Seven against Thebes, The Oath, Adrastus, Polynices, Capaneus, Parthenopeus , Amphiaraus, Hippomedon, Tydeus , based on Flaxman

In Greek mythology, Tydeus (Τυδεύς) was the father of Diomedes and husband of Deipyle. He was a son of Oeneus and either Periboea, Oeneus's second wife, or Gorge, Oeneus's daughter. He was one of the Seven Against Thebes; during the battle to take the city, he was killed by Melanippus.


Tydeus was banished from Calydon by his uncle Agrius, because he killed either his brother or a different uncle or eight of his cousins. He travelled to Argos, where he married the Deipyle, the daughter of king Adrastus. The king agreed to help Tydeus regain the rule of Calydon, but chose to first help Polynices regain the kingship of Thebes.

Seven against Thebes

In the Iliad, Homer alludes several times to Tydeus's role in the attack on Thebes. Before the fighting began, Tydeus was sent into the city bearing a message for the Cadmeians. He found them feasting in the house of Eteocles, and challenged them to contests, all of which he won with the help of Athena. Enraged, the leaders sent a force of fifty men to attack Tydeus on his way back to the army, with Maion and Polyphontes leading them. Tydeus killed all of them but Maion, whom Athena advised him to spare.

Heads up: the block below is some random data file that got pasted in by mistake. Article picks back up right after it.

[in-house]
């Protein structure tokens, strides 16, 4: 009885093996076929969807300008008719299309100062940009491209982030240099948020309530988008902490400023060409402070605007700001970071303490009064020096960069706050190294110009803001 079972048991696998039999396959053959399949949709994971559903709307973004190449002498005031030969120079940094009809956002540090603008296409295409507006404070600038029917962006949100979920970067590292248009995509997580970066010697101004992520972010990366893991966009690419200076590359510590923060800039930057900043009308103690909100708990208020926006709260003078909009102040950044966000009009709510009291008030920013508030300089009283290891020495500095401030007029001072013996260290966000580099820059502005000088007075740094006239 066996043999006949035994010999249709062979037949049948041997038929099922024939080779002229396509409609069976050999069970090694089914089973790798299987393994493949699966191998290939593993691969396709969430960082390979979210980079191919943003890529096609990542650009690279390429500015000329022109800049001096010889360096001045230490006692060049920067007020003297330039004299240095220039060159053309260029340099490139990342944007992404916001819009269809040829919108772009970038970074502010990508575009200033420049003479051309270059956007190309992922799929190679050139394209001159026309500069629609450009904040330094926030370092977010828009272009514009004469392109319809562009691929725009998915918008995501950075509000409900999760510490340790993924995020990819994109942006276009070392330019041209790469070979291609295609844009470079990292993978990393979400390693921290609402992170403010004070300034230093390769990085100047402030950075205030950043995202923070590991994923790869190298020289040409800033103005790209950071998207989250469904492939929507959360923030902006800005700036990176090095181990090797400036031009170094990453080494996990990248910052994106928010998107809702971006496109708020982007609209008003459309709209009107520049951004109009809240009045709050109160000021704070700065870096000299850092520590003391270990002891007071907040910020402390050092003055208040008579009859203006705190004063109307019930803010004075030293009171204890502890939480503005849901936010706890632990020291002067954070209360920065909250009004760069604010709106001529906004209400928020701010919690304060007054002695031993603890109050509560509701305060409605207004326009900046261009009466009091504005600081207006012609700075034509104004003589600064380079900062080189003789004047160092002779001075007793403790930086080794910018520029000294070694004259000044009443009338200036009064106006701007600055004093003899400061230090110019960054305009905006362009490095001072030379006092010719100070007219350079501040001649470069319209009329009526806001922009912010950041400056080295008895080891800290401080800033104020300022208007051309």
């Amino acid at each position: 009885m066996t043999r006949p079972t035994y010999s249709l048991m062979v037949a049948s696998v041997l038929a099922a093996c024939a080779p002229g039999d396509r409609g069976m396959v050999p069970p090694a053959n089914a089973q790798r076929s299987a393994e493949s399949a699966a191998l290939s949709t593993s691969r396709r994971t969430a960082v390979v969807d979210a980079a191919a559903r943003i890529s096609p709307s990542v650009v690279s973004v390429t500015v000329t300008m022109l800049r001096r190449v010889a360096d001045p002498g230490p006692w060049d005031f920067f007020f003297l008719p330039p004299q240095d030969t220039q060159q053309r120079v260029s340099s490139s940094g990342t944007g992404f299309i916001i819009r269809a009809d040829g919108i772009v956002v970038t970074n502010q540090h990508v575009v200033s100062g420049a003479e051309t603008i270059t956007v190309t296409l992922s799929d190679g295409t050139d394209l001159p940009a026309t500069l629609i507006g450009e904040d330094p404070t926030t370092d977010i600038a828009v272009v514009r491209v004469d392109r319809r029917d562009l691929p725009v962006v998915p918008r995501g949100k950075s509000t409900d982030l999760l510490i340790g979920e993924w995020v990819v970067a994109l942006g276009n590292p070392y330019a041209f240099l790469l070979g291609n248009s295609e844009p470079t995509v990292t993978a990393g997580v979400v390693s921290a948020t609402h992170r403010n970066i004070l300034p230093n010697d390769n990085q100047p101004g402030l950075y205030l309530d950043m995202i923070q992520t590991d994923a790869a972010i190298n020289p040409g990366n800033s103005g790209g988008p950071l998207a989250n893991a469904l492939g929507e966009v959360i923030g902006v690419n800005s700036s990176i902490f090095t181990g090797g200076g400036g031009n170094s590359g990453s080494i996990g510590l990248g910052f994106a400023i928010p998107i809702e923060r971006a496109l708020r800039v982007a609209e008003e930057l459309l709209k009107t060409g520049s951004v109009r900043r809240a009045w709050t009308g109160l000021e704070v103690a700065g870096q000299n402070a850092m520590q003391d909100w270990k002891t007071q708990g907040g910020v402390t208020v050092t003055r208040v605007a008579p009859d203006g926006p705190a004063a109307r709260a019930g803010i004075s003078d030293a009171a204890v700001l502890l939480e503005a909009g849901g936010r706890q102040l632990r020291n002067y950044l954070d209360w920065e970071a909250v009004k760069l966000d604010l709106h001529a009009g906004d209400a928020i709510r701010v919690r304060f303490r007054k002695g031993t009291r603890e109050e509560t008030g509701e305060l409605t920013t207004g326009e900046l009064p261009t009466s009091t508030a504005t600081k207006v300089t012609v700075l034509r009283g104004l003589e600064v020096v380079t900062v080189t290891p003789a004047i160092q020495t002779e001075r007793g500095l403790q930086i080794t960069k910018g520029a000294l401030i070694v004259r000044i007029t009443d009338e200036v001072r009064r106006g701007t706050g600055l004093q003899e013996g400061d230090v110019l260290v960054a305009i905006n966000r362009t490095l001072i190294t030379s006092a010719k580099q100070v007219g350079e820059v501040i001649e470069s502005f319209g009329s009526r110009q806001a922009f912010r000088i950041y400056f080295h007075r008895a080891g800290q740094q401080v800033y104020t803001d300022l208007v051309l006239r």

In the attack on Thebes, Tydeus was severely wounded by Melanippus, but killed him and ate his brains. This shocked Athena, who would have made him immortal.

Tydeus and Ismene

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